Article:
Ali Karim is a Board Member of Bouchercon [The World Crime & Mystery Convention] and co-chaired programming for Bouchercon Raleigh, North Carolina in 2015. He is Assistant Editor of Shots eZine, British correspondent for The Rap Sheet and writes and reviews for many US magazines & Ezines.
This time Peter James sends our police team from Brighton on the dark pursuit of what maybe the appearance of a diabolic serial killer. A warning though: James has decided to delve into the darkest edges of human nature, investigating the line that separates the evil, from the deranged - something his readers are familiar with; but this eleventh instalment is, without question, his darkest yet.
What at first appears as a kidnapping, the disappearance of brunette Logan Somerville from an underground carpark, may well be something far more troubling. Her distraught fiancé took Somerville’s final telephone call, in which she screamed before the line was cut. The narrative then takes a turn toward the psychiatric ward, as Grace, Branson and the team realise that a dark force has arrived in their ‘manor’ – and so the Sussex major crimes unit are called in.
What appears to be a tattoo on the forehead of a body discovered at the bottom of the chalky cliffs of the suicide hot spot known as ‘Beachy Head’ - when examined it is not indicative of someone taking their own life, but something far more disturbing. The autopsy concludes that the tattoo on the cadaver’s forehead was actually done with a ‘branding iron’, and that gives this novel its title.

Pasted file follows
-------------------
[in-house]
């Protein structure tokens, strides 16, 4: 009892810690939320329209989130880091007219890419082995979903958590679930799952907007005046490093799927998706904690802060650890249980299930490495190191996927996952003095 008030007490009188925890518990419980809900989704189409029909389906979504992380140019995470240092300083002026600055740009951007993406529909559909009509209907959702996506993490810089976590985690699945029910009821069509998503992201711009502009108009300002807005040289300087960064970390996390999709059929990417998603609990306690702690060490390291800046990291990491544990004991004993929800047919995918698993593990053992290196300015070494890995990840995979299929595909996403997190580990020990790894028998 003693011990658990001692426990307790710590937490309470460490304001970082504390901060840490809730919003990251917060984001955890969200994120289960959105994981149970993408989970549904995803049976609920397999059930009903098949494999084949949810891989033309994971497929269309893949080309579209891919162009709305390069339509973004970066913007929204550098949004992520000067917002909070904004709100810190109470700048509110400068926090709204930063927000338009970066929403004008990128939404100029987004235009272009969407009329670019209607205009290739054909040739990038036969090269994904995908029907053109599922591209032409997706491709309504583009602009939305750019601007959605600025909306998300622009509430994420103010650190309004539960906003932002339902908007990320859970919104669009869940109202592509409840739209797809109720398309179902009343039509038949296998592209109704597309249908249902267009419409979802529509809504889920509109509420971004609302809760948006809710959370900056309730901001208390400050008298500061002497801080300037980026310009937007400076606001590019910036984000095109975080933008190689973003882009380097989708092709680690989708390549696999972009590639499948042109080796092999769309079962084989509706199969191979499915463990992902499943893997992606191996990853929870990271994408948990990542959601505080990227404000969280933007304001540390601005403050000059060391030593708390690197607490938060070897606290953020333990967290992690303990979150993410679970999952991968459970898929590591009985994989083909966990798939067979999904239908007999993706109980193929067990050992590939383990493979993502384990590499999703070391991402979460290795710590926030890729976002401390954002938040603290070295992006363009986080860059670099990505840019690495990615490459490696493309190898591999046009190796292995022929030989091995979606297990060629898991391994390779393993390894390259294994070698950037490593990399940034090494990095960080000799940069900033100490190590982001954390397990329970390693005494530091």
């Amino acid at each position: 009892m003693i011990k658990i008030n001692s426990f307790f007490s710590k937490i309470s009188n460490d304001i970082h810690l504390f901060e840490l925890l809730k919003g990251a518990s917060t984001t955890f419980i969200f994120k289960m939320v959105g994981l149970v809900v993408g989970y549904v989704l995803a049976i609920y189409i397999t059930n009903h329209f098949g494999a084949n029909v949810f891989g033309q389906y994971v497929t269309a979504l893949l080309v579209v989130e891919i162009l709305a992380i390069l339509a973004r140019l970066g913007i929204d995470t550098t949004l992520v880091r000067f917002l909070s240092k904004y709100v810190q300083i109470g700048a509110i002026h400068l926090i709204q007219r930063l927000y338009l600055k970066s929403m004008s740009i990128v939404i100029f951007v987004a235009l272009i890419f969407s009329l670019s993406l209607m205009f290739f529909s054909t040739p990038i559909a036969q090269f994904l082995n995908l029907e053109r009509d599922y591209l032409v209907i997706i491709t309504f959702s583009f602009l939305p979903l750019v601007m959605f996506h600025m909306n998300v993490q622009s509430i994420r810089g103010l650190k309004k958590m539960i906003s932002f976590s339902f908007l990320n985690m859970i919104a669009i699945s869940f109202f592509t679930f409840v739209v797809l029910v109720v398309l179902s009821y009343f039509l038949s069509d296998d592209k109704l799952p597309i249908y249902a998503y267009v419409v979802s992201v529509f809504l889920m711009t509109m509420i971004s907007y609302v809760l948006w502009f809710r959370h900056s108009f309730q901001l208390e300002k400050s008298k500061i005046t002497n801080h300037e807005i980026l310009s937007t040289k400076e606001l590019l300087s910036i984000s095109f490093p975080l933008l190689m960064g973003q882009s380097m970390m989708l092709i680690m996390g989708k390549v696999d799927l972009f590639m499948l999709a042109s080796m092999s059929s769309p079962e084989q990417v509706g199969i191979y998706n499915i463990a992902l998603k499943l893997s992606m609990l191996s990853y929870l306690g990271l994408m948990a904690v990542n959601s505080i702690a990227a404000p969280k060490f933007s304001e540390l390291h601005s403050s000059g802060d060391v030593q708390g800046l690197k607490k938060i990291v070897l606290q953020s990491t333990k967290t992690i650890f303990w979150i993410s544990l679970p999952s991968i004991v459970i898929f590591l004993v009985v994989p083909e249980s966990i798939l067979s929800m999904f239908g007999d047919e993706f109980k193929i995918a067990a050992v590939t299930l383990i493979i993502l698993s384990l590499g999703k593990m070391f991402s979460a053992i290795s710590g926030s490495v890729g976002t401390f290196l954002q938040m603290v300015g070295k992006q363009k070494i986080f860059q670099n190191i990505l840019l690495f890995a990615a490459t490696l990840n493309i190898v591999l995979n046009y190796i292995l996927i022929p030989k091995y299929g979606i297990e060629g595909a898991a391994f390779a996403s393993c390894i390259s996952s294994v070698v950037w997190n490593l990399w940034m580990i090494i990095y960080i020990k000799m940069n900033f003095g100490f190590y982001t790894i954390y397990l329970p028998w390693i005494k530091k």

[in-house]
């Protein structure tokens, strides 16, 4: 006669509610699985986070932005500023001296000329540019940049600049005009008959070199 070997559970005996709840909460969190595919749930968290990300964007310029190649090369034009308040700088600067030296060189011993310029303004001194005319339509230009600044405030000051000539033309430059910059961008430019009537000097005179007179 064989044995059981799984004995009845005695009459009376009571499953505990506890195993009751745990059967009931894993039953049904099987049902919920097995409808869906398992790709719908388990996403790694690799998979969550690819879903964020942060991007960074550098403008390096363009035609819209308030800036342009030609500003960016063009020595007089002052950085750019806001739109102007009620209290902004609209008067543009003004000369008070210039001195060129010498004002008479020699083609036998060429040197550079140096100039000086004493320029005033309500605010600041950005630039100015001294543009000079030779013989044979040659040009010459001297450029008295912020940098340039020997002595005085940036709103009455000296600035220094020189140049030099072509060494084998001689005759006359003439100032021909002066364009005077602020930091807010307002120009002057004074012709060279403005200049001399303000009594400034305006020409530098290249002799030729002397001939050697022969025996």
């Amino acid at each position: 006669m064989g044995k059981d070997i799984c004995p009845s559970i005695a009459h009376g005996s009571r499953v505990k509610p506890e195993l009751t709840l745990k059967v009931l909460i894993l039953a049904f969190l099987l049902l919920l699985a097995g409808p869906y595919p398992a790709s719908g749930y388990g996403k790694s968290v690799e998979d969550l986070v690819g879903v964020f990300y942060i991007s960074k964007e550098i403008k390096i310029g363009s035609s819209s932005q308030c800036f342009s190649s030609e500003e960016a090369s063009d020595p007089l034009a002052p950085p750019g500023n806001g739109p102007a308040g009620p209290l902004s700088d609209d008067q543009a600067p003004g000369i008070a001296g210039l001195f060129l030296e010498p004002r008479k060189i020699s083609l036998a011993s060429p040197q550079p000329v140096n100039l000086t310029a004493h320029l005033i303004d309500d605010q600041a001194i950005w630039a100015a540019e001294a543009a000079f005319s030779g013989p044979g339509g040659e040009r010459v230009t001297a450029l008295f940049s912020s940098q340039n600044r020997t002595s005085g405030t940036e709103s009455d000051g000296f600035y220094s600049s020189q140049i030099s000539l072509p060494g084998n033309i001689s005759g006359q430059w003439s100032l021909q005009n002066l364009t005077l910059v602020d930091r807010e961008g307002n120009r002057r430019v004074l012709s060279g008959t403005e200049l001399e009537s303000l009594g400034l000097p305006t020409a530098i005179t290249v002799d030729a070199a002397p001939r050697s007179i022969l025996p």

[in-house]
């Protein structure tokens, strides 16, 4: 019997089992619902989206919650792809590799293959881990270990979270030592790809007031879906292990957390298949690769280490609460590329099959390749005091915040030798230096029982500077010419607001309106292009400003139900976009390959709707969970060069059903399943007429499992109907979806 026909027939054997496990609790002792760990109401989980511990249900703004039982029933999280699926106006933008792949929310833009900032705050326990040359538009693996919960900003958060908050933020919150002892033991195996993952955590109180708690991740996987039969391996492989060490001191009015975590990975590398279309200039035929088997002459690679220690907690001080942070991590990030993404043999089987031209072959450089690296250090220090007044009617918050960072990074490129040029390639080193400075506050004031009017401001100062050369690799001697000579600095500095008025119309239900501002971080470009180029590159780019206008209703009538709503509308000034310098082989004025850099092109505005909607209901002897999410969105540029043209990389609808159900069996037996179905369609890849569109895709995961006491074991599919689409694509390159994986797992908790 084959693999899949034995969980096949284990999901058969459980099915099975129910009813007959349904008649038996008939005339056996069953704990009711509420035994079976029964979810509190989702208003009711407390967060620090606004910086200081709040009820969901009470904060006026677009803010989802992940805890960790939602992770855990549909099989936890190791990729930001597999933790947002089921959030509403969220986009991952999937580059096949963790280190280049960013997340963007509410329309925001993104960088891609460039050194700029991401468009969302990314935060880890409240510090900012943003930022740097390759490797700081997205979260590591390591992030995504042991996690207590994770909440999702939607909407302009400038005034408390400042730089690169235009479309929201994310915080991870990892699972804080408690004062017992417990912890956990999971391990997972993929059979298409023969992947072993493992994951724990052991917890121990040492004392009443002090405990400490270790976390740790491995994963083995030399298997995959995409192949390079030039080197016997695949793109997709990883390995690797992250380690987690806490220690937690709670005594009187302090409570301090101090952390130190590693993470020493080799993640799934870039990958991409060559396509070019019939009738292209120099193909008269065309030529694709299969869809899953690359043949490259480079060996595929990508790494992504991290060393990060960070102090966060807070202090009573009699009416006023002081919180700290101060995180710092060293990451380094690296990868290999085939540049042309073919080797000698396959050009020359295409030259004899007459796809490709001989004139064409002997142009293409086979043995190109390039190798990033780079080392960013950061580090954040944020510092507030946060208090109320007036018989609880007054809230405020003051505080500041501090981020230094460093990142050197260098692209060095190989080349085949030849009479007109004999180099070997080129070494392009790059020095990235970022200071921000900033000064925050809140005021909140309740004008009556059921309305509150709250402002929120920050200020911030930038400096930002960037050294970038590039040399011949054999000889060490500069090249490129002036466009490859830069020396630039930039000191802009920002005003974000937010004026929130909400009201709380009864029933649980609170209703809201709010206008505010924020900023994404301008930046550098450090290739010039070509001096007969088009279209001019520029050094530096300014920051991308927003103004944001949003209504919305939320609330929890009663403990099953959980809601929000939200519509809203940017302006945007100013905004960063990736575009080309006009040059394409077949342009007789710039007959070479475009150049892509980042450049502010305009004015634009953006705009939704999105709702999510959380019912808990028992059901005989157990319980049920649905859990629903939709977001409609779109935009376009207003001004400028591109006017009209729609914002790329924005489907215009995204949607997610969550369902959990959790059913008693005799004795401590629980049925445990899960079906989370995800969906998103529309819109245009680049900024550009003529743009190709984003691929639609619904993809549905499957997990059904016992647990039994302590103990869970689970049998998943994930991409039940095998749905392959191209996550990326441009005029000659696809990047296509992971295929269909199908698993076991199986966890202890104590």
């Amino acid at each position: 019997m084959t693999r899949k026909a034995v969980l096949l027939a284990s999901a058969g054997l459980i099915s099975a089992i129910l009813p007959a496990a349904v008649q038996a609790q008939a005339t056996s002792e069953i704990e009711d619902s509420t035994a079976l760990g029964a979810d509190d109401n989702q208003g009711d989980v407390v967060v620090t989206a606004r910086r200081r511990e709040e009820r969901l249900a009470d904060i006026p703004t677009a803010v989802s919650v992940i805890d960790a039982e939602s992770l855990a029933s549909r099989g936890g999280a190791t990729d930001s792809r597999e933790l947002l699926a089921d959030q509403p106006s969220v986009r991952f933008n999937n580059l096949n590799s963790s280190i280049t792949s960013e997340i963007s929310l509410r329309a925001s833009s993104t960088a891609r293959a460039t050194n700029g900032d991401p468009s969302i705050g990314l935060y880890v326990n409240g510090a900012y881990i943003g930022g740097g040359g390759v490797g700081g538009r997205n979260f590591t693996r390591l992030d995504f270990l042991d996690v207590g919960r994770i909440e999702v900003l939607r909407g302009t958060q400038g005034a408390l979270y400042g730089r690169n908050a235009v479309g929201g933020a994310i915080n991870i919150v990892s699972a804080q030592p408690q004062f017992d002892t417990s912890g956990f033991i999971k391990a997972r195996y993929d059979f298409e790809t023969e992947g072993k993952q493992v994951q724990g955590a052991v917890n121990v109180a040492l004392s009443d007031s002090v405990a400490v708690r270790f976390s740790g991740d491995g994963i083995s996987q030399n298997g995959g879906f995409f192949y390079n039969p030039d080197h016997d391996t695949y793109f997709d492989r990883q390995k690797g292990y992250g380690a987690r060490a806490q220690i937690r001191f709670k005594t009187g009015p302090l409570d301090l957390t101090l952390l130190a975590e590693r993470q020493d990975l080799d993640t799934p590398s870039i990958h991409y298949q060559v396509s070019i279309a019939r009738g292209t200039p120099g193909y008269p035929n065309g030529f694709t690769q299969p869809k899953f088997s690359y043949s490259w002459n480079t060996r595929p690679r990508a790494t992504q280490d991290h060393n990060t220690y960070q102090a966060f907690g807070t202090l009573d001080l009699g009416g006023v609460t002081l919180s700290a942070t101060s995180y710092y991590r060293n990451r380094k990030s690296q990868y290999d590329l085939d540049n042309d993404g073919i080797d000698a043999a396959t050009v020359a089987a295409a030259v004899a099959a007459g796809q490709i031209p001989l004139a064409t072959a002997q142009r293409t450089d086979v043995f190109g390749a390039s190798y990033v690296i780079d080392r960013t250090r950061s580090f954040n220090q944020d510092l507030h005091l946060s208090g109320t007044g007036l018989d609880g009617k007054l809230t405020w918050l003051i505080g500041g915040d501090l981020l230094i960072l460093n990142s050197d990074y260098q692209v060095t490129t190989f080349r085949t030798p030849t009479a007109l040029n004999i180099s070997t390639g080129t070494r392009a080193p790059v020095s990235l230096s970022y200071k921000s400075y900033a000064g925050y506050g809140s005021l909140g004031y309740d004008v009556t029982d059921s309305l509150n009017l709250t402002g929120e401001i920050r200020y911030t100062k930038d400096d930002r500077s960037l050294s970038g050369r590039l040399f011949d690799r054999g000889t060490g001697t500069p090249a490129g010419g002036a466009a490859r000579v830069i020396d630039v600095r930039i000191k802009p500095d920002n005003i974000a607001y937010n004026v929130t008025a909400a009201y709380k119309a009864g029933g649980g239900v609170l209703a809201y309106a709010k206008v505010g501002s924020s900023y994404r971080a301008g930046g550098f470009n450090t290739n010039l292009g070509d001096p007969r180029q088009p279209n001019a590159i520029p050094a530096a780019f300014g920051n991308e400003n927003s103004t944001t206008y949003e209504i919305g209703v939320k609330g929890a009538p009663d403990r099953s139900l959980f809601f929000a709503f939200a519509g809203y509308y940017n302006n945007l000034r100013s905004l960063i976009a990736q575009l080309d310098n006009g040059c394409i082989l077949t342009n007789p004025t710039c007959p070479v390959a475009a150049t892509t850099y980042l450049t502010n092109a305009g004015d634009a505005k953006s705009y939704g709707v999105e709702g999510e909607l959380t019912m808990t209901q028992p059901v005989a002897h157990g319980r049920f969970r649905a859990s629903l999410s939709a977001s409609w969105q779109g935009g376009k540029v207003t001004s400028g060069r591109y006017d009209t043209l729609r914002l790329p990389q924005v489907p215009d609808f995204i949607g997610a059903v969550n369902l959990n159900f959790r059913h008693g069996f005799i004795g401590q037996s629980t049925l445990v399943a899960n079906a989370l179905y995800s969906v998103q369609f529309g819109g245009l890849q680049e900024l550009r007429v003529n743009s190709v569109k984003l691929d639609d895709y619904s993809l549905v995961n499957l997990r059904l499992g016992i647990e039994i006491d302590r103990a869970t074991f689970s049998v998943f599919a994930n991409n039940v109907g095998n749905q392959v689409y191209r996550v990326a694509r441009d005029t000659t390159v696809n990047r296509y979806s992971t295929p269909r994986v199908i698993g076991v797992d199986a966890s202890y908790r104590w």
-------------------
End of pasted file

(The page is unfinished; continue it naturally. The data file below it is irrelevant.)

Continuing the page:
As Grace consults medical professionals, the word ‘serial killer’ is whispered, and his thoughts drift back toward Sandy Grace, his missing wife that has haunted these novels from the beginning. The added dimension is the wide array of secondary characters who are delineated in vivid terms, and provide some flourishes of humour to lighten the narrative. The level of research into the workings of a hunt for a psychopath is remarkable, but like all James’ tales, the detail is striated across the narrative rather than forced upon the reader, making the novel breath with the authenticity of a true-crime documentary.
With clipped chapters, terse narrative all adds to the growing anxiety as the climax is reached, which like life [itself], poses questions for the reader to interpret, as well as for Roy himself. One ponders why do we read such dark tales, and what is their attraction and popularity? I would postulate that we do so for we need to have a restoration of order in a world that is as dangerous as it is random, and we rely on characters such as Roy Grace, to shine a light into the darkness. Highly recommended, but bring a torch as this is a very dark tale, in a word unsettling and crisp.